Mitigating these ebbs and flows in gay study offerings, particularly gay history, will require every effort to integrate the gay past into historical thinking, promoting the use of information in the analysis of broader historical questions. A study of social movements, for example, can profit from the study of the gay movement just as the question of a gay “movement” can profit when approached from an analysis of “movement” as an historical construct. Studies of gay sub-cultures over time, going beyond mere description, should prove valuable in the continuing analysis of continuity and change.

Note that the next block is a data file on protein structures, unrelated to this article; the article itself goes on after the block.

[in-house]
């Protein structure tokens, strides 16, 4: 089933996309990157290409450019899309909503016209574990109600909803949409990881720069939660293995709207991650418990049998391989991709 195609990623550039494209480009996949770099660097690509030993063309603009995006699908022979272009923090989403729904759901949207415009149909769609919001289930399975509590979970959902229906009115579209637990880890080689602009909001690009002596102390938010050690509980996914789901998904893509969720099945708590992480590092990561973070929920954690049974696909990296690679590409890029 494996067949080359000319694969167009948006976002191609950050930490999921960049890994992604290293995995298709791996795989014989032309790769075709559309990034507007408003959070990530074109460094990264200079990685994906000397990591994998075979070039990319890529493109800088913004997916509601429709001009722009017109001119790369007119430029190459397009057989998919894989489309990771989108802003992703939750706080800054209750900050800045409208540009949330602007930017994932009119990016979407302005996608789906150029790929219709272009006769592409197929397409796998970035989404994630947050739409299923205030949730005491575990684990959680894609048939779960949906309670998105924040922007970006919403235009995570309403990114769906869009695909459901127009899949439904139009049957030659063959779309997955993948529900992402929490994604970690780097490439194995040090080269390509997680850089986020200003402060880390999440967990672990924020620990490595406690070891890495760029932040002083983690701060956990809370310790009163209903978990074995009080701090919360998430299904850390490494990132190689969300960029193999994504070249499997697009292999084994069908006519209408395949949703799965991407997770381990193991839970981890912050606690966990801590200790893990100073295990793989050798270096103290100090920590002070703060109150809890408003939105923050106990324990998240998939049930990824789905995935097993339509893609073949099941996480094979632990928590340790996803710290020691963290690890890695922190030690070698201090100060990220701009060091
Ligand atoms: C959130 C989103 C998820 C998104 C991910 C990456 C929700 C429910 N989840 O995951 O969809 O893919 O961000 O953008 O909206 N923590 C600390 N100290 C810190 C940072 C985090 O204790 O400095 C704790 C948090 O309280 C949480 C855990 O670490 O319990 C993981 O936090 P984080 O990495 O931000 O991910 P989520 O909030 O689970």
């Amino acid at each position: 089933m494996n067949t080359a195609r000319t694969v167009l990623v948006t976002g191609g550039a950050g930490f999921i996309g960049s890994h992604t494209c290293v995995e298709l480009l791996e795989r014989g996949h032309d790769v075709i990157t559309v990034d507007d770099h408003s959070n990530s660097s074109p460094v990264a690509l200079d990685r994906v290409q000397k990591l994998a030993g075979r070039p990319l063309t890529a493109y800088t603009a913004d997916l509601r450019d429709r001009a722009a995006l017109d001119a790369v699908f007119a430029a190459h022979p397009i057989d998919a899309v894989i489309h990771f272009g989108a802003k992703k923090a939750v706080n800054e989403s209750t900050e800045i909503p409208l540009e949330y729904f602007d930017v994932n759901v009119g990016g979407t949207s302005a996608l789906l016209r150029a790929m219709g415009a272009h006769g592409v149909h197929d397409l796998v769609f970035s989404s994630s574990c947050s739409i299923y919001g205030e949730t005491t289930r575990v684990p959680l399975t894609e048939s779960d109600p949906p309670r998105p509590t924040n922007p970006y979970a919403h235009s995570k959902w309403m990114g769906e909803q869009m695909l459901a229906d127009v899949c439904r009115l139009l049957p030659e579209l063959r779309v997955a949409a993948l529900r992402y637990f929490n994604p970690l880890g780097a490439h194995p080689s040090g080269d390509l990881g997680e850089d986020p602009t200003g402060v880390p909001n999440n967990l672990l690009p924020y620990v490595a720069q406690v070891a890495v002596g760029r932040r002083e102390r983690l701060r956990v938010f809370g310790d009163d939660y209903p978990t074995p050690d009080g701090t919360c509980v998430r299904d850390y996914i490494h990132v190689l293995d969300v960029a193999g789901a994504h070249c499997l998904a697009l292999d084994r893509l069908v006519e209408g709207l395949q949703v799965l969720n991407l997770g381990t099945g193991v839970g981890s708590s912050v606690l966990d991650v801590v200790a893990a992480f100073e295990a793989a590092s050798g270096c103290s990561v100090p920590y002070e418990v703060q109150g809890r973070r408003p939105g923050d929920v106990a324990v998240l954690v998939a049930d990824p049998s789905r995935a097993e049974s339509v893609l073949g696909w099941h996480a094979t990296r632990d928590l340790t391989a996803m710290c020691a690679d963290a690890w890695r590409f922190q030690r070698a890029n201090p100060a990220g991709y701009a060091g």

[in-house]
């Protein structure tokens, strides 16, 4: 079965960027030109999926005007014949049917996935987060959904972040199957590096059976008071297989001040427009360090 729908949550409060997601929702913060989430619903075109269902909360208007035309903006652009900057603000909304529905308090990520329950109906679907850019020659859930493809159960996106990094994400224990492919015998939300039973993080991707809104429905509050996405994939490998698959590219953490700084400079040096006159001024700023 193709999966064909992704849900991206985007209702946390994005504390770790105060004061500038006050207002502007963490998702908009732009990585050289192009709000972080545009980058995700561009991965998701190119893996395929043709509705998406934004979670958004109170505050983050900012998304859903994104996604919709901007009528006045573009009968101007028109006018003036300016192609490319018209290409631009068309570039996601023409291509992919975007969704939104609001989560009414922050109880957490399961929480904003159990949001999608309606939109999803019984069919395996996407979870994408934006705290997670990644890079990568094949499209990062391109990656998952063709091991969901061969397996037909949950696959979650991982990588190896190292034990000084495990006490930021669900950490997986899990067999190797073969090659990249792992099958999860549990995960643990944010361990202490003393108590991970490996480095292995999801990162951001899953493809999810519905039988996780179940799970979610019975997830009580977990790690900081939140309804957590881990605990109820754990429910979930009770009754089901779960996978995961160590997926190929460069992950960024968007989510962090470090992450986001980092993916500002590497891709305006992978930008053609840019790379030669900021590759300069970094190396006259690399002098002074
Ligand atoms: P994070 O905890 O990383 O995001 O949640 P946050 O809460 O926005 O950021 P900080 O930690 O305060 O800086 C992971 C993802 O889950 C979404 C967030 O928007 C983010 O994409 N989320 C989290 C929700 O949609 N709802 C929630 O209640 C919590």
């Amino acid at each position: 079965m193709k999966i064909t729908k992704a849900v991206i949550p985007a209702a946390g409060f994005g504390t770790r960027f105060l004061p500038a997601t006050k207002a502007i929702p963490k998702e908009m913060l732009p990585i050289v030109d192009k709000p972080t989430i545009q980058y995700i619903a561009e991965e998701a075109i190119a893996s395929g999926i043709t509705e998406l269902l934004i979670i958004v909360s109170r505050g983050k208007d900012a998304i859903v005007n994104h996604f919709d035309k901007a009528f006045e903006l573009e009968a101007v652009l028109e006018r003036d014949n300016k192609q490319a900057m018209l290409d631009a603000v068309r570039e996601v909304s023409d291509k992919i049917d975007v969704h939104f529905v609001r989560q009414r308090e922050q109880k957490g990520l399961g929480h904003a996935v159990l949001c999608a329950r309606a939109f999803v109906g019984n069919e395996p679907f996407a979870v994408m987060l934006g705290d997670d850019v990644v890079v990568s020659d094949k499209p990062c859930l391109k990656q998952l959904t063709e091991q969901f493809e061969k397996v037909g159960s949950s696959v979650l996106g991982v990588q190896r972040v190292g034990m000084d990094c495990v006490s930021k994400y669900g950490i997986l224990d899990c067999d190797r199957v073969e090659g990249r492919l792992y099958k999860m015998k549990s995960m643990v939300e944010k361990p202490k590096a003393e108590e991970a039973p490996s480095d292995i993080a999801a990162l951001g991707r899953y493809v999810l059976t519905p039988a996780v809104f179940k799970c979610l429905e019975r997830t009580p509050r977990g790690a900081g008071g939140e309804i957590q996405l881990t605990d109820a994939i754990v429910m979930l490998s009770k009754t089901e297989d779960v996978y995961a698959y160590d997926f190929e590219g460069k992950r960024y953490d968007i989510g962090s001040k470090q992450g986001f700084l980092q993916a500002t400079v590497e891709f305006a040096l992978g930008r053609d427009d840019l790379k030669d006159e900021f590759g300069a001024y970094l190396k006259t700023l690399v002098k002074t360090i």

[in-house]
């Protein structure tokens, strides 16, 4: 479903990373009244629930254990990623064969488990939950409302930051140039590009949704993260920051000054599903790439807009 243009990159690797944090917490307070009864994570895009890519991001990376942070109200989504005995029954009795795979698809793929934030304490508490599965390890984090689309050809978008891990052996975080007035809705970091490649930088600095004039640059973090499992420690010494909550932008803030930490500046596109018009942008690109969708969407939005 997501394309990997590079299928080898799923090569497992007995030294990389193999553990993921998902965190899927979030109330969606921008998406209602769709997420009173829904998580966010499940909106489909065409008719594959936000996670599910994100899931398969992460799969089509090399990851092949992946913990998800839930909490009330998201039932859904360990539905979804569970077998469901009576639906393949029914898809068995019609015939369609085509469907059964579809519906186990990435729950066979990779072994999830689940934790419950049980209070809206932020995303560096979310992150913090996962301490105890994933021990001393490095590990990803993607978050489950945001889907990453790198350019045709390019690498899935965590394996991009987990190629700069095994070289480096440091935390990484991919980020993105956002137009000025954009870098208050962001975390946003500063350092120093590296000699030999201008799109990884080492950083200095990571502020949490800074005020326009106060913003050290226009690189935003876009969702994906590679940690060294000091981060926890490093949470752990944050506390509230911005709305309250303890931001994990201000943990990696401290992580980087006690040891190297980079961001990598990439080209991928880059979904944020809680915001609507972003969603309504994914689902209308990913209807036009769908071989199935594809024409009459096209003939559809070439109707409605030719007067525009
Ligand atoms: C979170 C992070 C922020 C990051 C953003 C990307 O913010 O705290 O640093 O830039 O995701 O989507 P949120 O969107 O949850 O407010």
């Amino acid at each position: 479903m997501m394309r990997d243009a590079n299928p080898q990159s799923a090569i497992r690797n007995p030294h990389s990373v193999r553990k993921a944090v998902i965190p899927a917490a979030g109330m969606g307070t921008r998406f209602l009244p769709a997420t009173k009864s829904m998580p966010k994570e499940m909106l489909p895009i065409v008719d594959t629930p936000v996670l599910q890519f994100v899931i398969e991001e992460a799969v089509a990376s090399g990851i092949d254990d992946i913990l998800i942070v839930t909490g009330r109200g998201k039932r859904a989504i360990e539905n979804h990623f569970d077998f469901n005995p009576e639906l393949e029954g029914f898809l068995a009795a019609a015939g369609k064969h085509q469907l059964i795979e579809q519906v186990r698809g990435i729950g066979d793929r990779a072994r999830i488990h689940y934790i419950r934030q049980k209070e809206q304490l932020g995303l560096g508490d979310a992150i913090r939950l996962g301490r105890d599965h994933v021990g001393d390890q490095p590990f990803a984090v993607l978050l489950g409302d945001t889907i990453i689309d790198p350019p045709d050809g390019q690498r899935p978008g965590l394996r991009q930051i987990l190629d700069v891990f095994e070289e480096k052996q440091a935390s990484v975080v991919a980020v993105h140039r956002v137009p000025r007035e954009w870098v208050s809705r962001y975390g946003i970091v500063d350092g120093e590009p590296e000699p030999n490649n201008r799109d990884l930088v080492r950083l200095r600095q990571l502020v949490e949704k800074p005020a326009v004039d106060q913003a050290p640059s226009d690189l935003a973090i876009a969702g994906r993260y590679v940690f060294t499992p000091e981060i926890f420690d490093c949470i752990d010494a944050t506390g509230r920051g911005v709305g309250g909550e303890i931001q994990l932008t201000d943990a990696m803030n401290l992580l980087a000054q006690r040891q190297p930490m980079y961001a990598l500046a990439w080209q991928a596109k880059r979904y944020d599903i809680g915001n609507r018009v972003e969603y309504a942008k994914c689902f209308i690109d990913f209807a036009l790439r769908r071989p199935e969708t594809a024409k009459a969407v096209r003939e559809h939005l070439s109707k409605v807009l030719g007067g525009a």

Guided by this larger aim of integrating gay history into history, the decisions regarding a site for a gay archive become rather obvious. Gay archives should go into repositories located within academic institutions. These institutions should be identified not only by the fact of their interest in the gay material but also by the fact of related collections already in their possession. Given that an institution is already engaged in collecting material on other sensitive subjects or about groups that are formed outside the mainstream of social organization, its collections can only be enhanced, as well as it reputation as a research center, with the addition of a gay archive. And if these records become concentrated in a few repositories as opposed to small isolated collections in this, that, and the other university library, the institutions specializing in gay collection are further blessed by the eminence of a particular collection. Research is better facilitated; the economic burden of a researcher is lessened; the historical profession is faced with a body of rich material that cannot be ignored.